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Recode Daily: How one of the richest people ever to run for president spends his money

Plus: Infowars returns to YouTube, then is deleted again.

Democratic presidential candidate and hedge fund manager Tom Steyer speaking and gesturing onstage.
Democratic presidential candidate and hedge fund manager Tom Steyer speaks during the Democratic Presidential Committee summer meeting on August 23, 2019, in San Francisco.
Justin Sullivan/Getty Images

Note: Recode Daily will take a break for the Labor Day holiday. We’ll return to our regularly scheduled tech roundup on Wednesday, September 4.

Billionaires are out of favor in Democratic politics. But here’s how one billionaire spent $400 million on Democratic politics anyway. Tom Steyer, the San Francisco billionaire and 2020 Democratic candidate, released 10 years of tax returns this week. Steyer is offering us that rare glimpse into the complex business, political, and philanthropic ties of the country’s 1 percent. Steyer, who made his fortune at his hedge fund, has a net worth of $1.6 billion and is perhaps the wealthiest person ever to run for president.

  • Where’s the money going? In 2010, when their net worth was about $1.3 billion, Steyer and his wife were among the first billionaires to sign the Giving Pledge, a public declaration that they would give at least half of their money to charity either during their lifetime or in their will. The records Steyer released on Thursday show he and his wife donated $190 million to charitable causes between 2009 and 2017. Steyer also spent about $365 million on political activities between 2009 and 2017, the returns show. And he has pledged to spend $100 million on his presidential campaign, a sum that could almost certainly impact the race at the margins.
    [Theodore Schleifer / Recode]

Infowars returns to YouTube, then is deleted again. Only a day after YouTube CEO Susan Wojcicki wrote a letter to YouTube’s creators about the importance of keeping the platform open to content that some find offensive, the Infowars War Room reopened its YouTube channel, according to Vice. The same day, after being contacted by Vice about the channel, YouTube deleted it again. A YouTube spokesperson told Vice: “We’re committed to preserving openness and balancing it with our responsibility to protect our community. This means taking action against channels that continue to violate our policies.”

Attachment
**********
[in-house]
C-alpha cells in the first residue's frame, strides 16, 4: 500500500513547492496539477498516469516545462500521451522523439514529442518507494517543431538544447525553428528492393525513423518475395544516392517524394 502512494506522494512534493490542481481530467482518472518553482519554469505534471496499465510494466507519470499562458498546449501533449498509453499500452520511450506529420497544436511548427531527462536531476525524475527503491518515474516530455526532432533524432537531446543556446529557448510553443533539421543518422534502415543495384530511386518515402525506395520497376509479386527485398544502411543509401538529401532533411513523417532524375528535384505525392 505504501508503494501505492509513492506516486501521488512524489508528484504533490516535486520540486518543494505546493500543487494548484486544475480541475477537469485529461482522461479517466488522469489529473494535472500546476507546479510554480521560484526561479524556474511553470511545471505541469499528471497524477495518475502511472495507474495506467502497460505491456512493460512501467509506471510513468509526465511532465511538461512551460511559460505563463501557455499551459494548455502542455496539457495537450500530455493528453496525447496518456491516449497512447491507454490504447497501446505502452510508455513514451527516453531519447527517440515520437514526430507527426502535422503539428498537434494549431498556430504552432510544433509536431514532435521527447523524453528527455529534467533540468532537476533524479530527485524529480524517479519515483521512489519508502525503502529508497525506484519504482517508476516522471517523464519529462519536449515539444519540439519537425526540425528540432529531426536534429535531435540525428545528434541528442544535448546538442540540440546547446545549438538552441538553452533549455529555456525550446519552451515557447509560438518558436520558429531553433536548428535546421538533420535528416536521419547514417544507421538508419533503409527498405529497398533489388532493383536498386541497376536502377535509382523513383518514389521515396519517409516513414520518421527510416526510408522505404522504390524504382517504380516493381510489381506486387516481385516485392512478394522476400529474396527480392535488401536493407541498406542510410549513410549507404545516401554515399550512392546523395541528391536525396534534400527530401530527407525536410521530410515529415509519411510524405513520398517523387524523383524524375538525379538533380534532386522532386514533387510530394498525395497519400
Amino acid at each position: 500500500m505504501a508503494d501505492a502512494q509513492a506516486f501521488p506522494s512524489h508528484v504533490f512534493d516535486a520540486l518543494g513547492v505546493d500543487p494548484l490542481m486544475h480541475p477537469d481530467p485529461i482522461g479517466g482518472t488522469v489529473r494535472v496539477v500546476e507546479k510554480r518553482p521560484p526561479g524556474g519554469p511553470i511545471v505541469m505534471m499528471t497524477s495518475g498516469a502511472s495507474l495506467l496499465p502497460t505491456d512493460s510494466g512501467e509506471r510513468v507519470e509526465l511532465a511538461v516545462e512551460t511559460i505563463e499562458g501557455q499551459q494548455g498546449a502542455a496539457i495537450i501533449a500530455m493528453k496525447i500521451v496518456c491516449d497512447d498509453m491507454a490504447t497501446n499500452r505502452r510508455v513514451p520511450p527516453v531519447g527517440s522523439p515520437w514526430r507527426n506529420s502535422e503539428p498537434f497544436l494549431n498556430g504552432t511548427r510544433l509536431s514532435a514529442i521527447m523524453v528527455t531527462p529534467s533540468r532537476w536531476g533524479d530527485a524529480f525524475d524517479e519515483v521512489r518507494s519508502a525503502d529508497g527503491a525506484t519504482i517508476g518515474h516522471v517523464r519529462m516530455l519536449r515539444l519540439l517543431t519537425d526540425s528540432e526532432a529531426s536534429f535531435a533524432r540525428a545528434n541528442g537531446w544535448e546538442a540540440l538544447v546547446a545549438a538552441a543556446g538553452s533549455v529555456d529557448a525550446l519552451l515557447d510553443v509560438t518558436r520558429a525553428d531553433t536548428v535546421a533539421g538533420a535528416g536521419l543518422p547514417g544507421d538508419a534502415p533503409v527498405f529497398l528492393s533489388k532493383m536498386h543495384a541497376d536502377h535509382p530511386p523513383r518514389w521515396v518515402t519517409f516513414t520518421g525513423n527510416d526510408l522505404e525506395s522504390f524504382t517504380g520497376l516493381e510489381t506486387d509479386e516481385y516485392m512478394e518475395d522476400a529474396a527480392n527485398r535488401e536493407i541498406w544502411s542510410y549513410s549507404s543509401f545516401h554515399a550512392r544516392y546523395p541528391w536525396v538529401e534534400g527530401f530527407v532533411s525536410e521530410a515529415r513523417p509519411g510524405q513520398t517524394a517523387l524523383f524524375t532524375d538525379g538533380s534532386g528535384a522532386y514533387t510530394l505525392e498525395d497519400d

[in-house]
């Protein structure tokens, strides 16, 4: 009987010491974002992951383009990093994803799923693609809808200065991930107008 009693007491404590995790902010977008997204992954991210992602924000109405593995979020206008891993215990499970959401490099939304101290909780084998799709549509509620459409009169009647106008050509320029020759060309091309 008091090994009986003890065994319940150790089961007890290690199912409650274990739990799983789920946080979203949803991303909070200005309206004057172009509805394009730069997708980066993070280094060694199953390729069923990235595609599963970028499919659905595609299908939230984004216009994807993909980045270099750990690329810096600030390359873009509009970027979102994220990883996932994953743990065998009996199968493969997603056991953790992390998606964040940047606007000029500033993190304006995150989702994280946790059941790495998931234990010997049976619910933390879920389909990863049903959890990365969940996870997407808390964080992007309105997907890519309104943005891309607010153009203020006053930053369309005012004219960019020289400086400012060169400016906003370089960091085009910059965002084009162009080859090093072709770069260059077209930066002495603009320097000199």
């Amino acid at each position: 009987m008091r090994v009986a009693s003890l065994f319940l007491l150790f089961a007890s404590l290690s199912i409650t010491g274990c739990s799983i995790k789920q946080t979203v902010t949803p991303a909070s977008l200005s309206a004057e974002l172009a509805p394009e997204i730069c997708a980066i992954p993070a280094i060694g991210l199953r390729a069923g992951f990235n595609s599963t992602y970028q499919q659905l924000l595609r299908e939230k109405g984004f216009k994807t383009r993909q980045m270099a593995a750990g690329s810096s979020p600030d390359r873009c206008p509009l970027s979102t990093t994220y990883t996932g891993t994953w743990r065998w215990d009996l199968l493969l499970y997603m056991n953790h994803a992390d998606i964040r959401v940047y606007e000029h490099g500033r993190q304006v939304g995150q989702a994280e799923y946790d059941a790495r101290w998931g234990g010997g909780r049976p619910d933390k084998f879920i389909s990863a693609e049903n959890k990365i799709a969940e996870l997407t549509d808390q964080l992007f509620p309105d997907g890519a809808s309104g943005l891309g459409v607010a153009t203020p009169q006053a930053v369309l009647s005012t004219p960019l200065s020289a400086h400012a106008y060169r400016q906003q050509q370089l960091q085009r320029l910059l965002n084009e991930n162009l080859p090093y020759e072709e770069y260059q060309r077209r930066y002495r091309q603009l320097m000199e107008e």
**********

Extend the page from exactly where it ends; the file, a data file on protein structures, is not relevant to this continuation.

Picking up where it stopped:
• YouTube says it knows the line between staying open and keeping order: Wojcicki says YouTube is okay with the idea that some people will be upset with some things they find on YouTube, which could include “content that is outside the mainstream, controversial, or even offensive,” Recode’s Peter Kafka reported earlier this week. But she draws a line when it comes to content that violates YouTube’s policies, which she argues is both rare and damaging.
    [Matthew Gault / Vice]

Uber’s half-billion dollar marketing campaign to rebuild its image last year didn’t pay off. In the wake of the #DeleteUber campaign in 2017, Uber launched an aggressive national branding campaign to repair its reputation with drivers and riders alike. It hasn’t worked. According to the Washington Post, Uber’s metrics, which rely on a mixture of internal tracking tools and external polling firms, place its brand sentiment near the same lows measured in the depths of its crisis.

  • Uber knows it still has a problem: Uber’s reputation struggles have taken a toll on revenue growth. Uber laid off 400 employees in July, most of whom were responsible for helping improve the company’s external image. And before its IPO in May, Uber mentioned the need to maintain and enhance its brand and reputation as critical to the company’s future success in its filing.
    [Faiz Siddiqui / Washington Post]

The US is way behind on mobile payment use. About 81 percent of Americans own a smartphone, up from 35 percent just eight years ago, according to CNBC. But most Americans don’t use their phones to make payments: The adoption rate for major mobile payments apps is less than 10 percent. Compare that to China, where mobile payments made up more than 80 percent of all purchases in the country last year.

  • Why? One reason is that for countries like China and India, cash was the only payment option before mobile payment apps arrived. In the US, paying for stuff with credit and debit cards is a well-established system.
    [Kate Rooney / CNBC]

Beach reads for the long weekend:

Mary Meeker’s most important trends on the internet [Rani Molla / Recode]

Female scientists are up against a lot of unconscious bias. Here’s how to fight it [Sigal Samuel / Vox]

Which 2020 candidates would you swipe right on? [Eve Peyser / The New York Times]

Leaked emails show how white nationalists have infiltrated conservative media [Hannah Gais / Splinter]

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